It is not the situations, but the interpretations we make of them that determine our emotions. The philosopher Epictetus already stated it at the beginning of our era: “What troubles men is not things, but the opinions they hold about them.”

Contemporary science, however, shapes the philosophy of antiquity. In recent years, there has been a psychological theory known as cognitive assessment, which reflects the emotions we experience based on our assessments of the situations we encounter. It was developed by psychology professor Klaus Scherer at the University of Geneva.

The assertion that our emotions depend on our personal evaluations is in conflict with the strong popular belief that others or the outside world are the cause of our emotions. Don’t they say “you upset me”, “you hurt me”, “I’m angry because of my boss” or “I’m sad because you were mean”? This is a way of making others responsible for our feelings (and therefore making them feel guilty). In other words, we tend to blame others rather than look inside ourselves.

IT IS OUR THOUGHTS THAT DETERMINE OUR EMOTIONS

what causes an emotion is our thoughts about the external trigger
What causes an emotion is our thoughts about the external trigger

However, the cause of the emotion is often to be found within oneself, while the trigger is often external.

The trigger is a particular event (or a thought, a memory…), and the real cause for emotion is our personal way of interpreting, of giving meaning to the event in relation to our basic needs.

Let’s take an example: I go to great lengths to produce a report requested by my leader. The latter simply takes a quick look at it and files it on a pile of other files. I feel frustration. The trigger for this emotion is undoubtedly the attitude of the leader. But the cause of my frustration is my assessment of the situation: I expected to be congratulated for the quality of my work, which did not happen.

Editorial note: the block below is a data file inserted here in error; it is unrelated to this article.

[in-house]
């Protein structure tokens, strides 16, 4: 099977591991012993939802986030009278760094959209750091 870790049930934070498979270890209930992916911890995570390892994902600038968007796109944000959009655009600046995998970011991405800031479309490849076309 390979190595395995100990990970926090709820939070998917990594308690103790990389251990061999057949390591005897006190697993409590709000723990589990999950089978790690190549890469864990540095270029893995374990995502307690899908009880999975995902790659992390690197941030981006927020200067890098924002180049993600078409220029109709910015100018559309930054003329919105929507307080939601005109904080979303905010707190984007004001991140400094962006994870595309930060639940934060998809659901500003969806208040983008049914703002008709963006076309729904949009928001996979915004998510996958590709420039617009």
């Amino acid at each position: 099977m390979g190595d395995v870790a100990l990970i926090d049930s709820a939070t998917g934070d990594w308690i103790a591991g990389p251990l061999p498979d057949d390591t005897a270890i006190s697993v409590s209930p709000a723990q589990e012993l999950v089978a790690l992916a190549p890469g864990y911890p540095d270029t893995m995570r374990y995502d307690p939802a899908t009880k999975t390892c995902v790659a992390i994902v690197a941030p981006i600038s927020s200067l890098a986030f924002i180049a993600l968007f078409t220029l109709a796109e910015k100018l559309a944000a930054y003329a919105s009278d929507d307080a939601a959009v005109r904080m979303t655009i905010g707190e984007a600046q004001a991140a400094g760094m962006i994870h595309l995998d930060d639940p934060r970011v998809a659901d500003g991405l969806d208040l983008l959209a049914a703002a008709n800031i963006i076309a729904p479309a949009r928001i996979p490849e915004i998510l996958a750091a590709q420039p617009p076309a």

In this context, my need for recognition is not satisfied. The cause of the emotion is therefore very internal: my way of looking at the leader’s attitude. In fact, the same trigger could give rise to a completely different emotion: if I had botched this report, I would be relieved if my boss did not dwell on it, which would satisfy my need for security this time (not to risk losing my job).

This distinction between cause and trigger is essential for those who want to learn how to manage their emotions. Indeed, many people feel that they are experiencing their emotions. In other words, they attribute the cause to external events, thus losing all power over them. These people then only react passively to events.

WE DO NOT PAASIVELY EXPERIENCE OUR EMOTIONS, WE CONTRIBUTE TO THEM

On the contrary, by reclaiming the cause of their feelings and nurturing their interpretations, one could tame his emotions. One would realize that he has the choice to act rather than simply react. It is one of the bases of what is called emotional intelligence, but also cognitive therapies.

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